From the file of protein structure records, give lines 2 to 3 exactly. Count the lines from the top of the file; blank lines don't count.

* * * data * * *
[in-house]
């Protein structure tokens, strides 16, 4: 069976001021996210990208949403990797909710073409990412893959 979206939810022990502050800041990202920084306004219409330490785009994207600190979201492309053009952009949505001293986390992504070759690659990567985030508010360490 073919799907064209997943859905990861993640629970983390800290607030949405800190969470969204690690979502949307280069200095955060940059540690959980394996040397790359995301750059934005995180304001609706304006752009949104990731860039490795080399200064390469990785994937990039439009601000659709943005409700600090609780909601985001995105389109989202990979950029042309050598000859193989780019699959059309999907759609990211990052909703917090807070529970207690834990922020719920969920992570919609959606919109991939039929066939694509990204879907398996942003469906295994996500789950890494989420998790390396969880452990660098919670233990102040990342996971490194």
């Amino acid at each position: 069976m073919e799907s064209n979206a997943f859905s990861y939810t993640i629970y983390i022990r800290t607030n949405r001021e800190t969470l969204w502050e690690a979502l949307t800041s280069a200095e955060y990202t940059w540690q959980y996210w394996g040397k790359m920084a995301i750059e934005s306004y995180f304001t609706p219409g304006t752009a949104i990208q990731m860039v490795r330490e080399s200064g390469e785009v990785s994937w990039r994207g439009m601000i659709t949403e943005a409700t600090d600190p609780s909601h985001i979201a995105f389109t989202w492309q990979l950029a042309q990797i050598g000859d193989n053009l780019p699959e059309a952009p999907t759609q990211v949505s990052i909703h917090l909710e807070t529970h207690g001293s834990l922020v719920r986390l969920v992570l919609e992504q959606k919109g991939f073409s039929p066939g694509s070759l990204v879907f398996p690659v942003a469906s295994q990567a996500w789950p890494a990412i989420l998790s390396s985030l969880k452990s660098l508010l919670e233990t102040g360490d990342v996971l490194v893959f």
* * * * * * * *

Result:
């Protein structure tokens, strides 16, 4: 069976001021996210990208949403990797909710073409990412893959 979206939810022990502050800041990202920084306004219409330490785009994207600190979201492309053009952009949505001293986390992504070759690659990567985030508010360490 073919799907064209997943859905990861993640629970983390800290607030949405800190969470969204690690979502949307280069200095955060940059540690959980394996040397790359995301750059934005995180304001609706304006752009949104990731860039490795080399200064390469990785994937990039439009601000659709943005409700600090609780909601985001995105389109989202990979950029042309050598000859193989780019699959059309999907759609990211990052909703917090807070529970207690834990922020719920969920992570919609959606919109991939039929066939694509990204879907398996942003469906295994996500789950890494989420998790390396969880452990660098919670233990102040990342996971490194």
């Amino acid at each position: 069976m073919e799907s064209n979206a997943f859905s990861y939810t993640i629970y983390i022990r800290t607030n949405r001021e800190t969470l969204w502050e690690a979502l949307t800041s280069a200095e955060y990202t940059w540690q959980y996210w394996g040397k790359m920084a995301i750059e934005s306004y995180f304001t609706p219409g304006t752009a949104i990208q990731m860039v490795r330490e080399s200064g390469e785009v990785s994937w990039r994207g439009m601000i659709t949403e943005a409700t600090d600190p609780s909601h985001i979201a995105f389109t989202w492309q990979l950029a042309q990797i050598g000859d193989n053009l780019p699959e059309a952009p999907t759609q990211v949505s990052i909703h917090l909710e807070t529970h207690g001293s834990l922020v719920r986390l969920v992570l919609e992504q959606k919109g991939f073409s039929p066939g694509s070759l990204v879907f398996p690659v942003a469906s295994q990567a996500w789950p890494a990412i989420l998790s390396s985030l969880k452990s660098l508010l919670e233990t102040g360490d990342v996971l490194v893959f």